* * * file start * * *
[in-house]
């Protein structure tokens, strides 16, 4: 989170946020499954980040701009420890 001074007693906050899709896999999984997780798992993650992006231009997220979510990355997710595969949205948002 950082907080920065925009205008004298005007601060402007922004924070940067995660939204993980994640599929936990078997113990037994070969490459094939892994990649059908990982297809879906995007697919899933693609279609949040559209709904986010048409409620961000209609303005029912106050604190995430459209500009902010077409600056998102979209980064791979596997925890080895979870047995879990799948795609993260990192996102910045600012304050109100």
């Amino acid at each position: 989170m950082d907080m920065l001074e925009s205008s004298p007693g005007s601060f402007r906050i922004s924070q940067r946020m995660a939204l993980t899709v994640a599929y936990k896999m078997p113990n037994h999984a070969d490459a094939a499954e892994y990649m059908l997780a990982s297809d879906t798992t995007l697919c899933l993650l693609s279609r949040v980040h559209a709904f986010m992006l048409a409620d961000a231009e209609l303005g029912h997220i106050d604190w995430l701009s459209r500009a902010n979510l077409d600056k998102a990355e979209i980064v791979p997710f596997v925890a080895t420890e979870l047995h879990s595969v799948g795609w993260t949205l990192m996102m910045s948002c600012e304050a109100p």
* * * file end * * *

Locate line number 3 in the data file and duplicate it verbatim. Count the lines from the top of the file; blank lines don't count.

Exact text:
């Amino acid at each position: 989170m950082d907080m920065l001074e925009s205008s004298p007693g005007s601060f402007r906050i922004s924070q940067r946020m995660a939204l993980t899709v994640a599929y936990k896999m078997p113990n037994h999984a070969d490459a094939a499954e892994y990649m059908l997780a990982s297809d879906t798992t995007l697919c899933l993650l693609s279609r949040v980040h559209a709904f986010m992006l048409a409620d961000a231009e209609l303005g029912h997220i106050d604190w995430l701009s459209r500009a902010n979510l077409d600056k998102a990355e979209i980064v791979p997710f596997v925890a080895t420890e979870l047995h879990s595969v799948g795609w993260t949205l990192m996102m910045s948002c600012e304050a109100p």